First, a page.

It seems like you all are getting ethnicity confused with religion. To point out someone as being Christian specifically labels their religous tendency but does not label their ethnicity. However, being Jewish could mean you practice Judaism OR that you are of Jewish ethnic descent. I think whatever you put in this article needs to be specific as to whether you're referring to his religion or ethnicity. His religion apparently is not relevant--at least yet--but his ethnicity compared to that of his victims certainly might be. jrn0074 15:09, 17 December 2008

Jrn0074, no I'm not getting ethnicity/heritage and religion confused. You are right that there is a difference between an ethnic/cultural Jew (by heritage) and a religious Jew. A person can be one or the other or can be both. In this case, we know he's an ethic Jew. As for his religious sentiments, I don't know and it's irrelevant outside of a biographical context. As far as your suggestion that his being an ethnic Jew might be germane to this article outside of a biographical context, I don't see how. As I've written numerous times on this talk page, he didn't seduce clients with his religion. And clients weren't drawn to him because of his religion. They were drawn to him because of his success in the securities business and his reputation (which, at the time, was pretty damn good). So I don't see how his being a religious or an ethnic Jew is relevant to his crime. I know, at this point, his being an ethnic Jew is not relevant to this article outside of being a biographical fact. And I doubt his religious heritage or religious beliefs will ever be relevant to his crime. At least as of now, there's no connection. ask123 (talk) 22:11, 17 December 2008 (UTC)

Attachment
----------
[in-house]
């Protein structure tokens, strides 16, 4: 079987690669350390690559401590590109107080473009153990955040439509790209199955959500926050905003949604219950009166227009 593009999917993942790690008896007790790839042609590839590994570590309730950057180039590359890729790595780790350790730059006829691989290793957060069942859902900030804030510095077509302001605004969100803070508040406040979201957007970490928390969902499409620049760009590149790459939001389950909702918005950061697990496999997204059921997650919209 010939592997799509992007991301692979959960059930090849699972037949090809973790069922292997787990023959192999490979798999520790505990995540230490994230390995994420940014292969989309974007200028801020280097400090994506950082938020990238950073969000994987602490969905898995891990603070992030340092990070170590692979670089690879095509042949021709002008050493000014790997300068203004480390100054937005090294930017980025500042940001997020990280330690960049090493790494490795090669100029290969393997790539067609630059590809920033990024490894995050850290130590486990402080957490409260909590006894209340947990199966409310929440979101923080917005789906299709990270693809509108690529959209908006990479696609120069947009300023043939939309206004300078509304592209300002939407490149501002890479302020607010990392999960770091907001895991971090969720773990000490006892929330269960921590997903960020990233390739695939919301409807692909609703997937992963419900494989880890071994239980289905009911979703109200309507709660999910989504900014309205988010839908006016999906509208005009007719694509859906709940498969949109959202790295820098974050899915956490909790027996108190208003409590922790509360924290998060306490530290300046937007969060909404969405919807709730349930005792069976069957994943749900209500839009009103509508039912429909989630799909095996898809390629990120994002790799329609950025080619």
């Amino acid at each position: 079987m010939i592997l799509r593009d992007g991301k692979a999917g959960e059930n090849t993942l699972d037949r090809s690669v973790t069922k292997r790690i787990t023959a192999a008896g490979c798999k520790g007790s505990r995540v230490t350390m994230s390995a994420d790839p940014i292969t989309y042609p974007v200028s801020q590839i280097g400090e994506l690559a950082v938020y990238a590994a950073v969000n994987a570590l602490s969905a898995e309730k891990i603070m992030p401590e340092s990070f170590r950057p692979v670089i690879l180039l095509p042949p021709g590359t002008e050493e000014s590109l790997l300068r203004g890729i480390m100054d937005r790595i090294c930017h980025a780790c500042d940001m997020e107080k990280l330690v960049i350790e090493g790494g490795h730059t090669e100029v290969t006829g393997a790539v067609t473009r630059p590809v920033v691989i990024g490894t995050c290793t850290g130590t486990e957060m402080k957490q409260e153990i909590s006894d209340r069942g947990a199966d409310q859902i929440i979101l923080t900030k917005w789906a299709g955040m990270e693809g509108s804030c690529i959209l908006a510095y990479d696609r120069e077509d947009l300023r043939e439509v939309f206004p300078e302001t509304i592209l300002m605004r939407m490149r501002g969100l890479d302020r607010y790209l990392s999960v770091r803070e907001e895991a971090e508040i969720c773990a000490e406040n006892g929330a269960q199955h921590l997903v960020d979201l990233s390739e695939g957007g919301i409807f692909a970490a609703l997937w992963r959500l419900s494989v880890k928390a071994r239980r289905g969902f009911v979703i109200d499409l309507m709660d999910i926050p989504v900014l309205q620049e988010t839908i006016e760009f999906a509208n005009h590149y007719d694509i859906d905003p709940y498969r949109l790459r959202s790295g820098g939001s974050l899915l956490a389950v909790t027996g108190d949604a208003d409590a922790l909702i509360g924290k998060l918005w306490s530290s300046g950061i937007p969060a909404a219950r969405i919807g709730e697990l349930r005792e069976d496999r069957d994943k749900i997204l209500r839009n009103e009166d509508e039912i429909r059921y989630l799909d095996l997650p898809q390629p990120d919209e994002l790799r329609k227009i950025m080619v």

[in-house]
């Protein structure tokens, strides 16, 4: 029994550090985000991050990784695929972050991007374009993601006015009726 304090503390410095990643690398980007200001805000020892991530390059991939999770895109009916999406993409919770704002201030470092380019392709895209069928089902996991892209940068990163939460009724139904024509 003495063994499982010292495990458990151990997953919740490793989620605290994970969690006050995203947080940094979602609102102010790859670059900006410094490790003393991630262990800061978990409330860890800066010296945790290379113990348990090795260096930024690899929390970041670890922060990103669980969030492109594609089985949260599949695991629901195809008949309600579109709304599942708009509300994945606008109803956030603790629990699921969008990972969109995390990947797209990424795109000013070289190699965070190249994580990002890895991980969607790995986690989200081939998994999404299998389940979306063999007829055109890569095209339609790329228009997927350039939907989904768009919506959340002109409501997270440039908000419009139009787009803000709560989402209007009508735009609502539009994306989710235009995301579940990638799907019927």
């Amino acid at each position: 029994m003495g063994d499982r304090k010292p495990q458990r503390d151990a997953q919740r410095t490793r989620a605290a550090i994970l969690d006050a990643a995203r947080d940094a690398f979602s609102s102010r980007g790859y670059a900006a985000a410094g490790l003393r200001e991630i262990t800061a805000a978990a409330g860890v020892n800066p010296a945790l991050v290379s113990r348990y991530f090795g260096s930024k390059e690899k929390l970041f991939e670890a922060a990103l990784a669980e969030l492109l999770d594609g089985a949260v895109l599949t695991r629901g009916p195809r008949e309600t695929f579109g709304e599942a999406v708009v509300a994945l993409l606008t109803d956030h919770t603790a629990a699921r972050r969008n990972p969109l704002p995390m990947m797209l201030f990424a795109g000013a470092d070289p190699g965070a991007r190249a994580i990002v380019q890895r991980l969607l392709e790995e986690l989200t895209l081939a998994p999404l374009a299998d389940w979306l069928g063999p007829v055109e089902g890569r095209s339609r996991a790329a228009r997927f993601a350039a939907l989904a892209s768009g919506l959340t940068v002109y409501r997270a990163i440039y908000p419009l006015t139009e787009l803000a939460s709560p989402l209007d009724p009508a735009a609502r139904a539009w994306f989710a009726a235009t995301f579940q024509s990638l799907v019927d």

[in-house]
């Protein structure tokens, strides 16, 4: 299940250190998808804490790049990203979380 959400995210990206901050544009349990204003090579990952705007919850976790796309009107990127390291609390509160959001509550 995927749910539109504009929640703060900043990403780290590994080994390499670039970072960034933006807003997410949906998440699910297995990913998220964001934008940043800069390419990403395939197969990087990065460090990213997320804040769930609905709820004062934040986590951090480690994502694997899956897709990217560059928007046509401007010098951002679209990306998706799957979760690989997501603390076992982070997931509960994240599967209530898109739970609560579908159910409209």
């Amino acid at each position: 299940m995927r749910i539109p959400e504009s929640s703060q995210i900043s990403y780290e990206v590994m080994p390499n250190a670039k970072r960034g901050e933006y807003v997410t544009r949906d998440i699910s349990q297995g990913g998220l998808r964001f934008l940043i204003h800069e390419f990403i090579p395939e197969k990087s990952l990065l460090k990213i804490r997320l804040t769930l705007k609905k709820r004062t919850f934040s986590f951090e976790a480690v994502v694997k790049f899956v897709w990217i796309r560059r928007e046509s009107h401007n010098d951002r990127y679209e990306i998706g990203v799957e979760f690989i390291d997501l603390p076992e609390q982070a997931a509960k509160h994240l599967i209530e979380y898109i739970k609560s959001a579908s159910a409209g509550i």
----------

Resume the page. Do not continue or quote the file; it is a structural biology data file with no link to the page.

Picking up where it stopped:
I should have thought it all boils down to an accounting issue, where did he book the new money into what category? New money is a capital investment, and capital can only be distributed as some kind of a dividend; earned interest, or profit from sales, belongs in his p/l account. I'm no accountant, but apparently the guy kept 2 sets of books, and whichever one he presented to the IRS should simplify legal procedures. I don't see how an IRS audit wouldn't have uncovered the fraud years ago. How about some input from a CPA here about accounting for Investment Funds, which we can all understand? JohnClarknew (talk)

It should be noted that many of his victims were Jewish.

Yes, many of his victims were Jewish. And many of his victims were Christian and of other religions too. The bottom line is that it's fine to point out that many of his victims were Jewish, but we should be careful that the language we use does not mislead the reader. While many of Madoff's victims were Jewish, it wasn't a majority that was Jewish. Even when Jews are over-represented, they aren't a majority -- usually not even close to a majority. So, if we editors care about accuracy here, we must make this distinction, that Jews were an over-represented minority of his victims. (talk) 19:35, 25 December 2008 (UTC)
Yes, many of his victims were Jewish. And many of his victims were Christian and of other religions too. The bottom line is that it's fine to point out that many of his victims were Jewish, but we should be careful that the language we use does not mislead the reader. While many of Madoff's victims were Jewish, it wasn't a majority that was Jewish. Even when Jews are over-represented, they aren't a majority -- usually not even close to a majority. So, if we editors care about accuracy here, we must make this distinction, that Jews were an over-represented minority of his victims.
Also, The New York Post and New York Daily News are not good sources on this Jewish issue. There are plenty of reputable news organizations that have reported on this as well. Let's not use the most tabloid paper we can find. ask123 (talk) 19:38, 25 December 2008 (UTC)
Here’s Wikipedia on Michelson, the physicist who determined the speed of light:
Michelson was born to a Polish-Jewish family in Strelno, Provinz Posen in the Kingdom of Prussia (modern Strzelno, Poland). He moved to the United States with his parents in 1855, when he was two years old.
Here’s Wikipedia on Einstein:
Albert Einstein was born into a Jewish family in Ulm, in the Kingdom of Württemberg in the German Empire on 14 March 1879.
Here’s Wikipedia on Modigliani:
Amedeo Modigliani was born into a Jewish family at Livorno, in Tuscany. Livorno was still a relatively new city, by Italian standards, in the late 19th century.
Here’s Wikipedia on Heine:
Heine was born into a family of assimilated German Jews in Düsseldorf, Germany, which was then occupied by France (becoming part of Prussia in 1815).
Here’s Wikipedia on Madoff: